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The molecular basis of familial hypercholesterolaemia in Turkish patients.
63 - 71.
Familial hypercholesterolaemia (FH) is an autosomal dominant disorder of lipoprotein metabolism. In the majority of patients FH is caused by mutations in the gene for the low-density lipoprotein receptor (LDLR), and to date more than 700 mutations have been reported worldwide. In this study, 36 paediatric patients with a clinical diagnosis of FH (20 homozygous and 16 heterozygotes) were screened for mutations in the LDLR gene. Each exon, with intron-exon junctions, was screened by capillary fluorescent SSCP (F-SSCP) and heteroduplex analysis. Samples showing different band patterns were sequenced. Ten novel (including three frame shift small deletions or insertions) and seven known mutations were detected. A total of 37 out of the predicted 56 FH-causing alleles were identified (66.1%). No patients with the R3500Q mutation in the APOB gene were found. W556R was the most common mutation, explaining 21.4% of the predicted defective LDLR alleles. The novel sequence changes were deemed to be pathogenic if they altered a conserved amino acid (L143P, D147E, Q233H-C234G, C347G) or occurred in or close to a splice site (IVS 16+5) and were absent in DNA from 50 healthy Turkish subjects. These data confirm the genetic heterogeneity of FH in Turkey, and demonstrate the usefulness of F-SSCP for mutation detection.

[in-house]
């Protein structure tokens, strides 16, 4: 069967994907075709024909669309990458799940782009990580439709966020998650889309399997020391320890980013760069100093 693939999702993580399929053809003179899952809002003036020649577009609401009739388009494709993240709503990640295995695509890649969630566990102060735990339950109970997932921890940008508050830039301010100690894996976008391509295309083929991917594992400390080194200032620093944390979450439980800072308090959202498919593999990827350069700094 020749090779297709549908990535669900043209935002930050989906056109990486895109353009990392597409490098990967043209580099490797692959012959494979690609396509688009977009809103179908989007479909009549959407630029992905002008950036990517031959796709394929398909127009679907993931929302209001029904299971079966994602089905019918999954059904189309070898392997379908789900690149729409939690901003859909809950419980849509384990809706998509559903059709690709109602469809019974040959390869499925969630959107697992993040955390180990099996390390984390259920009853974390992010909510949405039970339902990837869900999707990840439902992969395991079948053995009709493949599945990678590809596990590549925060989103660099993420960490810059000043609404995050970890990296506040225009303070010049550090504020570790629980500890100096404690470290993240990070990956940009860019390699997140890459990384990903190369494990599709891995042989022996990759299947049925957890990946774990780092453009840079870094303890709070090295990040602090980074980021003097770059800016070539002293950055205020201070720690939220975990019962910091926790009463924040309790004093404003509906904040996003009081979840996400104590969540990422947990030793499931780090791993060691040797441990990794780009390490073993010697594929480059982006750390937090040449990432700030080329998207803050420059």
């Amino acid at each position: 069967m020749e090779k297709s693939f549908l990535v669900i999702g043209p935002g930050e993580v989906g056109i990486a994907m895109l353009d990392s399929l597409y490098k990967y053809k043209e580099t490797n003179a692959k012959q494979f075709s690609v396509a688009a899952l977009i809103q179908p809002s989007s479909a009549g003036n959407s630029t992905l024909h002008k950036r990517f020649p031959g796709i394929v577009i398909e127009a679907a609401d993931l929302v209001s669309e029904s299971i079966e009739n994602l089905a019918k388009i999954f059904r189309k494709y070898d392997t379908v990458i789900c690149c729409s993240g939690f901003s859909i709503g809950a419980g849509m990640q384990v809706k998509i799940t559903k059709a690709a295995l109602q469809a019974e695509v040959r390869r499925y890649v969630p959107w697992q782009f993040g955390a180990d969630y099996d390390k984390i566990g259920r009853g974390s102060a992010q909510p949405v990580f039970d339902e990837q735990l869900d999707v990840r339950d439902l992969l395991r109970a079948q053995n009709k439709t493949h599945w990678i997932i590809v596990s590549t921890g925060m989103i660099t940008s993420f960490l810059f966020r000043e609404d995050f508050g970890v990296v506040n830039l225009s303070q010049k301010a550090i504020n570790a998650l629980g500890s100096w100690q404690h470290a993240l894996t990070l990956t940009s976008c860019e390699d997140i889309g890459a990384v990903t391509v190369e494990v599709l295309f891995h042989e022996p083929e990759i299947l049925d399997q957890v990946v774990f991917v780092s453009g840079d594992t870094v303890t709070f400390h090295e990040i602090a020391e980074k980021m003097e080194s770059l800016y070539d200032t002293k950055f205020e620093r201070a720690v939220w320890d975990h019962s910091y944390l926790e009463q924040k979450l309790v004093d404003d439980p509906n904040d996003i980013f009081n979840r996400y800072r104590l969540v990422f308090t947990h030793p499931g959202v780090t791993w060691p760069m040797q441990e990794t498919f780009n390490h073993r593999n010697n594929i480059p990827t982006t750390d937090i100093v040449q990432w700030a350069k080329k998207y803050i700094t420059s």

|Title:||The molecular basis of familial hypercholesterolaemia in Turkish patients.|
|Keywords:||Adolescent, Child, Child, Preschool, Frameshift Mutation, Gene Deletion, Genetic Heterogeneity, Genetic Testing, Humans, Hyperlipoproteinemia Type II, Polymorphism, Single-Stranded Conformational, Receptors, LDL, Turkey|
|UCL classification:||UCL > School of Life and Medical Sciences > Faculty of Population Health Sciences > Institute of Cardiovascular Science|
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